There aren’t many cafes in Manhattan today that Travis Bickle in Taxi Driver would go to. This Chinese bakery under Manhattan bridge on East Broadway is one of the few. A cup of tea and a mochi cost only $2.75. You could sit there and watch people come and go for hours. Nobody would care. The scene is evocative of the mood in Edward Hopper’s painting, Nighthawks. Even though most businesses in Chinatown close at night, this place seems to be always open. I’m not sure why.
When I take a walk at night, I’m often drawn to this place, mainly because there aren’t any other places where I could sit and listen to the sound of life. If you take John Cage’s 4’33” to heart, you’d think of a particular environment as a composition. I love Chinese cafes as a composition. They are filled with unexpected sounds. For instance, they don’t seem to mind customers playing videos through their phone speakers. Many Chinese people speak into their phones to type or text. Most Chinese cafes and restaurants do not play ambient music. You experience chance operation at its best.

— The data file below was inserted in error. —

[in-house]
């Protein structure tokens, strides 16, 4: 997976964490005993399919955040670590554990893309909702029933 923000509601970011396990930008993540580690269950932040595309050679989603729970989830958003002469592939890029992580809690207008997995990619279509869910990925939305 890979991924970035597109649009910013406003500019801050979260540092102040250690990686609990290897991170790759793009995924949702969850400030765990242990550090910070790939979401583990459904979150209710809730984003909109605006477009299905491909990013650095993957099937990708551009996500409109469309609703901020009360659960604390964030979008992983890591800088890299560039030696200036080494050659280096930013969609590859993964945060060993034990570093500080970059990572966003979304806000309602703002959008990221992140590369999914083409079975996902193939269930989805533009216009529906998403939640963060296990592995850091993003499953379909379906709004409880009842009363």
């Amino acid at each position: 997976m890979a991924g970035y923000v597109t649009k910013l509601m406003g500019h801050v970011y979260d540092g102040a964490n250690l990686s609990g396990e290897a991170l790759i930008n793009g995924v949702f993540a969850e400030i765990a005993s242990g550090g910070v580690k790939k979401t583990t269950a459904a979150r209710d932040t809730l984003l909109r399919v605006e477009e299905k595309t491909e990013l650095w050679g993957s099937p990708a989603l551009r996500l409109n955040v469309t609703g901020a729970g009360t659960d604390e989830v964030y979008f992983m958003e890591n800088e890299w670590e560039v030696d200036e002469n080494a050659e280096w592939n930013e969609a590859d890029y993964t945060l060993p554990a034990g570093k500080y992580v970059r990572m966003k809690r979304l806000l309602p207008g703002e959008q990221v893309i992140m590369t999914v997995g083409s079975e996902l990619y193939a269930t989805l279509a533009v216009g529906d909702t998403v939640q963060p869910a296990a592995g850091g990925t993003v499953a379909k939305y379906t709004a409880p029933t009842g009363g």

I don’t like listening to street sounds unless I can sit or stand in one place. If I have to walk, I can’t pay attention to the sounds. I think there is a good reason Cage’s composition of silence had a specific duration. Listening to real music is an intense experience; you have to pay full attention to it. It’s not something to be relegated to the background. The composition starts when you start paying attention to the sounds as such and ends when you stop. Otherwise, environmental sounds are indeed just background noises. Your attention transforms them into music.
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